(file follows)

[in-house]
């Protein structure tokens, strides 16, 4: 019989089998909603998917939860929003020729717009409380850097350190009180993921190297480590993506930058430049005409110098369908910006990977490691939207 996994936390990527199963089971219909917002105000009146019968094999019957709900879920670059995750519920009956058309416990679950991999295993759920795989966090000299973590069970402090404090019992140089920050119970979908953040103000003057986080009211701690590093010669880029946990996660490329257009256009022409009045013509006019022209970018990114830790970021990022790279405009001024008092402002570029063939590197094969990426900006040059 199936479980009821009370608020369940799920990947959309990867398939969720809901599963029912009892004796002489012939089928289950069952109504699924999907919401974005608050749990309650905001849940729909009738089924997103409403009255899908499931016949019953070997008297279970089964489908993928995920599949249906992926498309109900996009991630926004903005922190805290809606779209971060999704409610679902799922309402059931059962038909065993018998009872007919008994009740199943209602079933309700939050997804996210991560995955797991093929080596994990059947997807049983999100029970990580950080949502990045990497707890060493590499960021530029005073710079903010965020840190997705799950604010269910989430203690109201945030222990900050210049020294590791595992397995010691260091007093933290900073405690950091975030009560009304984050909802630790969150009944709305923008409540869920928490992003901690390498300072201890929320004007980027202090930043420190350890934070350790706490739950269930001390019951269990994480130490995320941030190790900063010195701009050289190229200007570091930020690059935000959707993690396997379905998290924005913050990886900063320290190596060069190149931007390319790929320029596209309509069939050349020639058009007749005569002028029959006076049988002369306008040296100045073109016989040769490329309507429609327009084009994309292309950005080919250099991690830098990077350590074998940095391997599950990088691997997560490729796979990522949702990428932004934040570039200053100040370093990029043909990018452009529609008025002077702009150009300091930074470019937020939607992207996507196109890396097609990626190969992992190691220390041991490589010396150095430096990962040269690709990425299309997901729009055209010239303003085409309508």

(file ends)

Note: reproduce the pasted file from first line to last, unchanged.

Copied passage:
[in-house]
């Protein structure tokens, strides 16, 4: 019989089998909603998917939860929003020729717009409380850097350190009180993921190297480590993506930058430049005409110098369908910006990977490691939207 996994936390990527199963089971219909917002105000009146019968094999019957709900879920670059995750519920009956058309416990679950991999295993759920795989966090000299973590069970402090404090019992140089920050119970979908953040103000003057986080009211701690590093010669880029946990996660490329257009256009022409009045013509006019022209970018990114830790970021990022790279405009001024008092402002570029063939590197094969990426900006040059 199936479980009821009370608020369940799920990947959309990867398939969720809901599963029912009892004796002489012939089928289950069952109504699924999907919401974005608050749990309650905001849940729909009738089924997103409403009255899908499931016949019953070997008297279970089964489908993928995920599949249906992926498309109900996009991630926004903005922190805290809606779209971060999704409610679902799922309402059931059962038909065993018998009872007919008994009740199943209602079933309700939050997804996210991560995955797991093929080596994990059947997807049983999100029970990580950080949502990045990497707890060493590499960021530029005073710079903010965020840190997705799950604010269910989430203690109201945030222990900050210049020294590791595992397995010691260091007093933290900073405690950091975030009560009304984050909802630790969150009944709305923008409540869920928490992003901690390498300072201890929320004007980027202090930043420190350890934070350790706490739950269930001390019951269990994480130490995320941030190790900063010195701009050289190229200007570091930020690059935000959707993690396997379905998290924005913050990886900063320290190596060069190149931007390319790929320029596209309509069939050349020639058009007749005569002028029959006076049988002369306008040296100045073109016989040769490329309507429609327009084009994309292309950005080919250099991690830098990077350590074998940095391997599950990088691997997560490729796979990522949702990428932004934040570039200053100040370093990029043909990018452009529609008025002077702009150009300091930074470019937020939607992207996507196109890396097609990626190969992992190691220390041991490589010396150095430096990962040269690709990425299309997901729009055209010239303003085409309508």